In September 2012, the foundation for what would become the University of Oregon’s Hatfield-Dowlin Complex, a fierce black granite and glass structure that houses the school’s Football Operations Center, had already been poured and the frame was going up. In four months, it would be ready for floor installation.

The complex—with an official cost of $68 million—called for a lot of wood, thousands upon thousands of square feet of American walnut. There would be wood floors in a media room, in a theater, in each coach’s office, a barbershop; the list went on.

At nearby New Dimension Hardwood Floors, owner Kurt Vollstedt was getting into his car. He and Sean McElroy, his general manager and operations manager, had been working on a floor installation proposal for more than a year. Today, Vollstedt was driving to Portland to meet with representatives from the project’s architectural firm, general contractor and, most importantly, an entity called Phit LLC.

Phit LLC is a private group financed by Nike co-founder and rabid Oregon Ducks fan Phil Knight. Through Phit, Knight had helped fund a number of building projects on the University of Oregon’s campus, including the $200 million Matthew Knight Arena, $42 million dollar John E. Jaqua Center for Student Athletes and numerous other multi-million dollar expansions. Now Phit was in charge of the new football complex.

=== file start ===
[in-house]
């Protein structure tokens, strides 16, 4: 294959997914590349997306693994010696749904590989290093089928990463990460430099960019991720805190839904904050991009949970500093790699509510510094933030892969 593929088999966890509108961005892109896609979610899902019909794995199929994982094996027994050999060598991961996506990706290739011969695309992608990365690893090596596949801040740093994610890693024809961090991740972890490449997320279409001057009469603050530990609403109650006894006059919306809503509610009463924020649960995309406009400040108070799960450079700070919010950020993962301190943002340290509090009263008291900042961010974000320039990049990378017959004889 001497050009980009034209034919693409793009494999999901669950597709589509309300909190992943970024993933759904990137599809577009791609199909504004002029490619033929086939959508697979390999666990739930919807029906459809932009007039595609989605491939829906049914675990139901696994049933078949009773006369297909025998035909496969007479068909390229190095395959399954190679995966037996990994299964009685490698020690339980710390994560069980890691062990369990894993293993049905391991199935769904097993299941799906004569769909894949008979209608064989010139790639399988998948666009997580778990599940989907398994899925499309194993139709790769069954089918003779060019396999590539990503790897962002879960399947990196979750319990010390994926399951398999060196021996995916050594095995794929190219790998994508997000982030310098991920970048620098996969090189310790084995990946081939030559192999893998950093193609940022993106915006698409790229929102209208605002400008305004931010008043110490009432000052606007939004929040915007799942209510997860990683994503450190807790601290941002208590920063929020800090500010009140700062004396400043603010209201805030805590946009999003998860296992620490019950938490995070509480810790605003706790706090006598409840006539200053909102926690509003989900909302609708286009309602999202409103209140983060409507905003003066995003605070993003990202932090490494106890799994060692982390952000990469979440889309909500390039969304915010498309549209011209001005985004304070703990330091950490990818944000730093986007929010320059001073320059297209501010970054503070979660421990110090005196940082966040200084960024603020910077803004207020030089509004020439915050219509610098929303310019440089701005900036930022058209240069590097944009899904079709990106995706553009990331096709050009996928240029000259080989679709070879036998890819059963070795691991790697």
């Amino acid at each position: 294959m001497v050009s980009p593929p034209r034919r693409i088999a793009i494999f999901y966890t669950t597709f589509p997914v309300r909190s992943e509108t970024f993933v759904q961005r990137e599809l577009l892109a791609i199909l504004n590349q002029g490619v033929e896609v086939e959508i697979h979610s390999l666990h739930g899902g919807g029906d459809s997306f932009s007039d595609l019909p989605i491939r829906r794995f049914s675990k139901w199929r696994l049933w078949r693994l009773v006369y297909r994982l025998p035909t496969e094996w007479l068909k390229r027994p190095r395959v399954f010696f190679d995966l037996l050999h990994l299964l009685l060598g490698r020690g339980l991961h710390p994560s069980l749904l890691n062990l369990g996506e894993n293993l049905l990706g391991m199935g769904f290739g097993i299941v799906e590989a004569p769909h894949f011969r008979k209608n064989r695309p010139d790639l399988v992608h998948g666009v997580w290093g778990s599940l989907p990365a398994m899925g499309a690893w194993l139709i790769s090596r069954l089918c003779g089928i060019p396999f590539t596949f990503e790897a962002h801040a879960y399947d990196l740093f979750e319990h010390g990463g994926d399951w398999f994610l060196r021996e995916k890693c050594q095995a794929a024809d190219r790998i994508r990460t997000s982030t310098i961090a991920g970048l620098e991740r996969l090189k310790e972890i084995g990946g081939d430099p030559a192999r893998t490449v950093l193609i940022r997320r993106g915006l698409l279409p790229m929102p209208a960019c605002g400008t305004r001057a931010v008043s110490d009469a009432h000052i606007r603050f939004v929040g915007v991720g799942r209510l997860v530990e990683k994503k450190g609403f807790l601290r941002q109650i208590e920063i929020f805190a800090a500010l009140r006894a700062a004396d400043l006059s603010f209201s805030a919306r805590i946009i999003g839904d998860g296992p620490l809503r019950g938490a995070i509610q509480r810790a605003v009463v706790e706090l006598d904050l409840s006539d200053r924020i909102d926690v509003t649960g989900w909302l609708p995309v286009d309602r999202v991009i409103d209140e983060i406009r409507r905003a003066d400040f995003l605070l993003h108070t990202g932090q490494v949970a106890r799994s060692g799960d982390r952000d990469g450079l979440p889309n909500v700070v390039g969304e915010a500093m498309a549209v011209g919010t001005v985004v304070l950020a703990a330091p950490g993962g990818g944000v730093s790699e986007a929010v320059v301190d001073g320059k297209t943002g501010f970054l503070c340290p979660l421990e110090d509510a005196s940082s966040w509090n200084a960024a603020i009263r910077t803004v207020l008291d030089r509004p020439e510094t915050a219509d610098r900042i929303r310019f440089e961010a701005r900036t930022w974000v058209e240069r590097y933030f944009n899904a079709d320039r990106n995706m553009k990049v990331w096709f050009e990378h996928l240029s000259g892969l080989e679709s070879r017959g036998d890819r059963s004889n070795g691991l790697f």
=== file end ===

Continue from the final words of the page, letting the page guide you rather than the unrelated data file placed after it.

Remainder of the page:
Representing Phit, seated at the table with three ZGF Architects staff and two Hoffman Construction staff, was legendary sports agent and longtime Knight confidant Howard Slusher.

Vollstedt Haggles Agent Orange

Vollstedt shared his proposal with Slusher and the team. Happy with his proposal, the group turned the discussion toward cost. Vollstedt told them the number he’d prepared over months and months of consultations with his operations manager and experts from outside his company. Slusher, known by the nickname Agent Orange, thought it was too high.

“He said, ‘Well all these smart people around the room think this project should come down to $320,000,’” Vollstedt recalls Slusher saying. “’If you do it for what they say it costs to have done, it’s your project.’”

Vollstedt was excited about the project. He wanted it. But he had to sit on his hands. His initial price was $58,000 higher. Lowering his figure without any change to the specs would have killed the profit and then some. Coming off the Great Recession, he needed that profit, not only for him, but for his crew.

Vollstedt asked for a few minutes alone. He stepped into another office and called McElroy. The two found some wiggle room, but it was only $15,000 less than their initial offer.